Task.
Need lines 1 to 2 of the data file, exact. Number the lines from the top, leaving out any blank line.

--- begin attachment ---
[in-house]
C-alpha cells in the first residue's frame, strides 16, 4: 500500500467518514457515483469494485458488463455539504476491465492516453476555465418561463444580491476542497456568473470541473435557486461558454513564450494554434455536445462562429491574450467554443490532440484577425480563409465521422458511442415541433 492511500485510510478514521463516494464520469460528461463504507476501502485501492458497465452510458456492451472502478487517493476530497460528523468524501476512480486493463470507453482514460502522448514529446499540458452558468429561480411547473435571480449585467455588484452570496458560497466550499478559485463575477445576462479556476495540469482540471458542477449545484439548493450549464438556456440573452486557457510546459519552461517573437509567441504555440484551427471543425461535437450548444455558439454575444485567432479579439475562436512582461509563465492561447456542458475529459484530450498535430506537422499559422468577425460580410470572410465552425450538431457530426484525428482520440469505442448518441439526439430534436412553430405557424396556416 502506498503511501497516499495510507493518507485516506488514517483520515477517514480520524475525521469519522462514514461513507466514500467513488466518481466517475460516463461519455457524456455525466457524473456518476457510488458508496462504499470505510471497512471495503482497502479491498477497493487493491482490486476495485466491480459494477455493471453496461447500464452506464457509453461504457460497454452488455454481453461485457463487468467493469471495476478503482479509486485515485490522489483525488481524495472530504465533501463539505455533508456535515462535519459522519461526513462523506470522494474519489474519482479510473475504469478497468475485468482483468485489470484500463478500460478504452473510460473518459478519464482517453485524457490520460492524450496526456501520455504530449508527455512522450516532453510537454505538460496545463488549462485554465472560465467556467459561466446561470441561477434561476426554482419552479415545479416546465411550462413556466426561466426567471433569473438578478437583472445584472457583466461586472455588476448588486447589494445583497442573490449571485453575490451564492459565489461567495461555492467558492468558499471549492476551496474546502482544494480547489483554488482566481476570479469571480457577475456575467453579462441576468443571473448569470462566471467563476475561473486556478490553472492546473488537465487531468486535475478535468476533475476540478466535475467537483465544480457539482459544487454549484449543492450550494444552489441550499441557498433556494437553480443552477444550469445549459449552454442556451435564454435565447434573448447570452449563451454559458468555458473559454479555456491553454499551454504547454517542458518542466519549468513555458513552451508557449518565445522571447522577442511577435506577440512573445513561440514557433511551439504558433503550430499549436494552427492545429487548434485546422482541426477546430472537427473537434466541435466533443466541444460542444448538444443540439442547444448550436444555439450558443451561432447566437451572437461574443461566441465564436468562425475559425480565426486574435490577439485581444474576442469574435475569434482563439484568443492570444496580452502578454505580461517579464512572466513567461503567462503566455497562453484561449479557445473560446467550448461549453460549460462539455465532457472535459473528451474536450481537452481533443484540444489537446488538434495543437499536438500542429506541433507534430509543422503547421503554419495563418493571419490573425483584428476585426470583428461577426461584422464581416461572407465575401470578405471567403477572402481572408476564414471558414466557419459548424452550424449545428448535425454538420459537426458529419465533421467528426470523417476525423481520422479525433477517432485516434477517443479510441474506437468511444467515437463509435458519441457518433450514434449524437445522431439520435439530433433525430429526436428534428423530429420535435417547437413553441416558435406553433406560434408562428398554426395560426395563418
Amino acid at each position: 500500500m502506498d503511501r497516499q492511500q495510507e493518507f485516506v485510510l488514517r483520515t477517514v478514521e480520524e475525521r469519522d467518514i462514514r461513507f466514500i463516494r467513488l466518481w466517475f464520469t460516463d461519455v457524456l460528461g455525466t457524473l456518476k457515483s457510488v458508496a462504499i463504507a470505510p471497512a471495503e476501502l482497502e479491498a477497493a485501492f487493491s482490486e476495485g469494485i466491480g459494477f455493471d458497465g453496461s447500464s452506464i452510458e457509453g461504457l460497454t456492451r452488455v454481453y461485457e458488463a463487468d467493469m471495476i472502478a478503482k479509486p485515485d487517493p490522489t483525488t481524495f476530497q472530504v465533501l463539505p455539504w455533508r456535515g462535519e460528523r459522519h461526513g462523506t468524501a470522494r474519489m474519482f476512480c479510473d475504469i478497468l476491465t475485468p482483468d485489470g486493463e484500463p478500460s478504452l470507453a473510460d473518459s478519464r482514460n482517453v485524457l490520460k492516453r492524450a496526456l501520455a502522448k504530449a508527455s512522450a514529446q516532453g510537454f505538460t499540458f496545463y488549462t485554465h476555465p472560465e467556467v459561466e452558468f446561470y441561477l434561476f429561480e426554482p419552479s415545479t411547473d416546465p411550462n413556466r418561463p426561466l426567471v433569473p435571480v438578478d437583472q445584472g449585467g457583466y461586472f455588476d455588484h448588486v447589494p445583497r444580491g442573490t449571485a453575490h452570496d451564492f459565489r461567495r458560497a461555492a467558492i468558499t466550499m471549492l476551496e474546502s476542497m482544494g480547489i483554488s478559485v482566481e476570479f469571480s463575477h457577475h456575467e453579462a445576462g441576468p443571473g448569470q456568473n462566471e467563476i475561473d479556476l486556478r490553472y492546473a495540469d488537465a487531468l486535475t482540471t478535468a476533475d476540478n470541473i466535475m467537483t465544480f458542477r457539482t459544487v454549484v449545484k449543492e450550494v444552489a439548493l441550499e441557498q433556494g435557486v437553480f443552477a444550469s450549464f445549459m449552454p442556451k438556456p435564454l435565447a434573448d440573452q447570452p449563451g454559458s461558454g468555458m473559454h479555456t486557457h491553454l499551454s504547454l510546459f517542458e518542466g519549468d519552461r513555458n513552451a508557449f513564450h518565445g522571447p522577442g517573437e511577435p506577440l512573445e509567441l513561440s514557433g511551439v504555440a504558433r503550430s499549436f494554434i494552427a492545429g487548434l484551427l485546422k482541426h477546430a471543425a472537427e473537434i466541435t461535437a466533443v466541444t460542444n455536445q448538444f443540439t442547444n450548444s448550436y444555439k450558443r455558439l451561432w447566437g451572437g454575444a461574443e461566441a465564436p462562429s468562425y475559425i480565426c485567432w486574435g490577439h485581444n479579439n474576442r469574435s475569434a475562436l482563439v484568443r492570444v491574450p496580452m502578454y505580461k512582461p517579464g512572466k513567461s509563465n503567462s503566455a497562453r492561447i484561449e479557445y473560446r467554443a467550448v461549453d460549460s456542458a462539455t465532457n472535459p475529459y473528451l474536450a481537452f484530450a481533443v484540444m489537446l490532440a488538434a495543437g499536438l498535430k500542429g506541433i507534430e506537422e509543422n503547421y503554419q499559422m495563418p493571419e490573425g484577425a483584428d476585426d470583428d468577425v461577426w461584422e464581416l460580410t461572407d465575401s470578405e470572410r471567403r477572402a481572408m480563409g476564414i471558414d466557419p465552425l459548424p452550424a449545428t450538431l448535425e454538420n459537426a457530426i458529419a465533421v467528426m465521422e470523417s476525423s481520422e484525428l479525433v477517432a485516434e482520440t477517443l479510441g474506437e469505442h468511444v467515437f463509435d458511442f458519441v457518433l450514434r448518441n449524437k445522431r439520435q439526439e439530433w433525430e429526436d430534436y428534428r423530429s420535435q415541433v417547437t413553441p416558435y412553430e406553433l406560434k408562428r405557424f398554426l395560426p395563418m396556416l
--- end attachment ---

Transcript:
[in-house]
C-alpha cells in the first residue's frame, strides 16, 4: 500500500467518514457515483469494485458488463455539504476491465492516453476555465418561463444580491476542497456568473470541473435557486461558454513564450494554434455536445462562429491574450467554443490532440484577425480563409465521422458511442415541433 492511500485510510478514521463516494464520469460528461463504507476501502485501492458497465452510458456492451472502478487517493476530497460528523468524501476512480486493463470507453482514460502522448514529446499540458452558468429561480411547473435571480449585467455588484452570496458560497466550499478559485463575477445576462479556476495540469482540471458542477449545484439548493450549464438556456440573452486557457510546459519552461517573437509567441504555440484551427471543425461535437450548444455558439454575444485567432479579439475562436512582461509563465492561447456542458475529459484530450498535430506537422499559422468577425460580410470572410465552425450538431457530426484525428482520440469505442448518441439526439430534436412553430405557424396556416 502506498503511501497516499495510507493518507485516506488514517483520515477517514480520524475525521469519522462514514461513507466514500467513488466518481466517475460516463461519455457524456455525466457524473456518476457510488458508496462504499470505510471497512471495503482497502479491498477497493487493491482490486476495485466491480459494477455493471453496461447500464452506464457509453461504457460497454452488455454481453461485457463487468467493469471495476478503482479509486485515485490522489483525488481524495472530504465533501463539505455533508456535515462535519459522519461526513462523506470522494474519489474519482479510473475504469478497468475485468482483468485489470484500463478500460478504452473510460473518459478519464482517453485524457490520460492524450496526456501520455504530449508527455512522450516532453510537454505538460496545463488549462485554465472560465467556467459561466446561470441561477434561476426554482419552479415545479416546465411550462413556466426561466426567471433569473438578478437583472445584472457583466461586472455588476448588486447589494445583497442573490449571485453575490451564492459565489461567495461555492467558492468558499471549492476551496474546502482544494480547489483554488482566481476570479469571480457577475456575467453579462441576468443571473448569470462566471467563476475561473486556478490553472492546473488537465487531468486535475478535468476533475476540478466535475467537483465544480457539482459544487454549484449543492450550494444552489441550499441557498433556494437553480443552477444550469445549459449552454442556451435564454435565447434573448447570452449563451454559458468555458473559454479555456491553454499551454504547454517542458518542466519549468513555458513552451508557449518565445522571447522577442511577435506577440512573445513561440514557433511551439504558433503550430499549436494552427492545429487548434485546422482541426477546430472537427473537434466541435466533443466541444460542444448538444443540439442547444448550436444555439450558443451561432447566437451572437461574443461566441465564436468562425475559425480565426486574435490577439485581444474576442469574435475569434482563439484568443492570444496580452502578454505580461517579464512572466513567461503567462503566455497562453484561449479557445473560446467550448461549453460549460462539455465532457472535459473528451474536450481537452481533443484540444489537446488538434495543437499536438500542429506541433507534430509543422503547421503554419495563418493571419490573425483584428476585426470583428461577426461584422464581416461572407465575401470578405471567403477572402481572408476564414471558414466557419459548424452550424449545428448535425454538420459537426458529419465533421467528426470523417476525423481520422479525433477517432485516434477517443479510441474506437468511444467515437463509435458519441457518433450514434449524437445522431439520435439530433433525430429526436428534428423530429420535435417547437413553441416558435406553433406560434408562428398554426395560426395563418